Bleeding cooling system

Discussion in 'LR4' started by Jeffry Johnson, Feb 3, 2019.

  1. scott schmerge

    scott schmerge Full Access Member

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    Bleed is not complicated. What’s the fiasco you are speaking of?
     
  2. stl8grey

    stl8grey Full Access Member

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    I totally thought I bleed it correctly. I filled crossover pipe via bleed port. I even filled radiator via upper hose. I added coolant expansion tank slowly. Ran it until temp rose to normal level. Coolant never came out of bleed ports. Coolant level in tank never altered. I let sit a few hours. No change in coolant tank. Took it for a run. Heated up real quick. I have all apart. Maybe a walrus crawled into a hose.
     
  3. scott schmerge

    scott schmerge Full Access Member

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    Once thermostat opens it will come out of the bleed holes. Make sure your heater is on high, both front and back. Heat should blow hot if it’s bled correctly (that means heater core has water flowing).

    When you open expansion tank after it gets hot, did coolant rise? If so, leave top off and let water settle...most assuredly it will be empty in the morning. Top up.
     
  4. stl8grey

    stl8grey Full Access Member

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    Yes it did rise.
     
  5. scott schmerge

    scott schmerge Full Access Member

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    that possibly means airlock (air expands more than coolant when hot). Leave cap off and it should suck most of fluid back in. Air pockets should rise near bleed screws. The most important one is the one near the battery. Get the car hot at idle and open the screws a couple turns. If fluid never comes out, open it more. You should feel the hoses get warm when thermostat opens.

    If you still have airlock, your top radiator hose will flatten as the coolant cools off.
     
  6. stl8grey

    stl8grey Full Access Member

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    Took most of the night. Got alot more coolant in it this time. That bleeder screw on the heater hose broke as I unscrewed. JB Weld Kwik to the rescue. Did not have another screw that would fit. Uncouple the quick disconnect directly in front of port an used that as the bleeder. Runs good now. I did fill all of the hose prior to starting the LR4.
     
  7. avslash

    avslash Full Access Member

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    The key for me in getting mine bled was to hold the rpms up as stated in the service manual.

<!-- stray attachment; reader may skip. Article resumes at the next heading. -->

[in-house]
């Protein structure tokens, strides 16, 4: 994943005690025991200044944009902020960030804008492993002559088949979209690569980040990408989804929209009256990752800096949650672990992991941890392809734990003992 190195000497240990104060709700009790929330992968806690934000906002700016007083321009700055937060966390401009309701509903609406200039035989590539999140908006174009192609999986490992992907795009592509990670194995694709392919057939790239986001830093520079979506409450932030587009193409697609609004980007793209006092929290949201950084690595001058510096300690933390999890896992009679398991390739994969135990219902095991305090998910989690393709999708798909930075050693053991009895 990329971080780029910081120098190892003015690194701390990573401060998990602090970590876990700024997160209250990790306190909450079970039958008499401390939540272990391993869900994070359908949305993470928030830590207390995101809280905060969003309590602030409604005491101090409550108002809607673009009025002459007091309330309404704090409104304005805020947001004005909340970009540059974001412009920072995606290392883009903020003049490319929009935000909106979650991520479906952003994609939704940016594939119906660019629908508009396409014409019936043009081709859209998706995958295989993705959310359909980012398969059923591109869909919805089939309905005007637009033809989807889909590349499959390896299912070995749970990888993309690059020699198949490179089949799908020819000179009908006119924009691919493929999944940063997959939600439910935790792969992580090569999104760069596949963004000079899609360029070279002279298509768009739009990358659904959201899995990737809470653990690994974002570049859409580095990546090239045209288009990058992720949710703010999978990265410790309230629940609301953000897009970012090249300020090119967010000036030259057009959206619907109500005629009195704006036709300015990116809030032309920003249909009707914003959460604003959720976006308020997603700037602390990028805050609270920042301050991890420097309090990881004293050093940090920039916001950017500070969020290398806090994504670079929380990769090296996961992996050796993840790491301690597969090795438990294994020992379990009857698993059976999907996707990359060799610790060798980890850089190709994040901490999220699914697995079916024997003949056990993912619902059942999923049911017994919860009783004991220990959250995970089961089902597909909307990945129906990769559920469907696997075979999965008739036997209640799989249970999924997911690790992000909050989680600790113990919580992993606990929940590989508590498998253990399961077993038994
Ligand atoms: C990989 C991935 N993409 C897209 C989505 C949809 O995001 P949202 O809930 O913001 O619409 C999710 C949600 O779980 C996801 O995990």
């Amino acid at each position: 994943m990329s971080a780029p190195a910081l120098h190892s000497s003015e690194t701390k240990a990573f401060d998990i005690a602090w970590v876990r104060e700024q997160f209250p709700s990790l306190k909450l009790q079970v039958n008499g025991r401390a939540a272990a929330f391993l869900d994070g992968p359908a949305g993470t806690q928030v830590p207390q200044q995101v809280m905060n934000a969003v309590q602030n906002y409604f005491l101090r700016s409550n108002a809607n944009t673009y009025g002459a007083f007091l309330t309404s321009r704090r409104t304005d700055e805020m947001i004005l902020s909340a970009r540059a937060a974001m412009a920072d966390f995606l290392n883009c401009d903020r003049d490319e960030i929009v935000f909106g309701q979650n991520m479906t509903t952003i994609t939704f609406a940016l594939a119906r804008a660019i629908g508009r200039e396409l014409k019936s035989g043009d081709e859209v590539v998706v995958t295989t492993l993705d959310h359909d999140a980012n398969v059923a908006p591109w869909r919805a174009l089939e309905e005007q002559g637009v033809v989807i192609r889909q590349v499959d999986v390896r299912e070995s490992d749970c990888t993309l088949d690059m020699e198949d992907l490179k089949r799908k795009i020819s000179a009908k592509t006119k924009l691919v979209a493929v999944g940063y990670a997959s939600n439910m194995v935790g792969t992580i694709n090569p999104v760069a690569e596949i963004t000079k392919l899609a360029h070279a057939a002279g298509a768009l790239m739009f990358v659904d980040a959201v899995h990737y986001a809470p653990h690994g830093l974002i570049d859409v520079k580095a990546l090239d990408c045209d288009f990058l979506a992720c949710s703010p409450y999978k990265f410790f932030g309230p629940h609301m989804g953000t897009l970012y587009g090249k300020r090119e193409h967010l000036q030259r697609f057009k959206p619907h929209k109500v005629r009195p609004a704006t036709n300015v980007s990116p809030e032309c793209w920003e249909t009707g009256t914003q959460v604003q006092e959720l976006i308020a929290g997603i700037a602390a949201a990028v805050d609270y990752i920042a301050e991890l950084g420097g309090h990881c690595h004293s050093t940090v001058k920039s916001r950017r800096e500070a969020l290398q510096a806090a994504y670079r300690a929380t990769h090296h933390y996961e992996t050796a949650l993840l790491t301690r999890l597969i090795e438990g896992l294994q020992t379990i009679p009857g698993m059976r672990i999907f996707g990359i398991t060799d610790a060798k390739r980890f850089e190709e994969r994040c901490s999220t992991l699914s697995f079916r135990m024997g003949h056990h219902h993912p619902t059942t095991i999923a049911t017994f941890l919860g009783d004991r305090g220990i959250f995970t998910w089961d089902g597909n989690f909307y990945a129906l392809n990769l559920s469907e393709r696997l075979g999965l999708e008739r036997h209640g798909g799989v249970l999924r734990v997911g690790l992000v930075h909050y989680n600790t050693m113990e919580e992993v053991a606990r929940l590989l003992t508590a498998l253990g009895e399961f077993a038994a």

I couldn't get any flow into the rear heater core without doing this. Once I looked up the actual procedure and held the rpms up as specified in the manual, it was easy-peasy.

    Mr. Schmerge has posted previously that Advance Auto sells a 2 pack of those plastic bleeder screws for something like $4.00.

    As an aside, has anybody found a supplier for the brass version of the bleeder port/screw assembly? I know they are out there, at least for the LR3, but not sure if it is the same part for a 5.0.
     
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  8. stl8grey

    stl8grey Full Access Member

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    Thank you.
     
  9. scott schmerge

    scott schmerge Full Access Member

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    I found a brass one on amazon. Let me see if I can find it. I think I posted it up before. It’s a bmw part but fits perfectly, just like the plastic one.

    Edit: I think this is it:
    EVER STORE 17111712788 Coolant Bleeder Screw Compatible for BMW E46 E92 E90 E36 E39 & Mini Cooper https://www.amazon.com/dp/B07S7H7P1F/ref=cm_sw_r_cp_api_i_ZVexDbF392HRG

    Good call on the rpm revs. I didn’t need to do so on mine, but probably wouldn’t hurt to have a little increased pressure to force the coolant around the system
     
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  10. avslash

    avslash Full Access Member

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    Thanks. Ordered.

    I could have sworn I saw a complete brass unit (housing and screw) at some point, but I can't find it now. This would deal with the screw housing snapping off, which I have heard of, as well.
     

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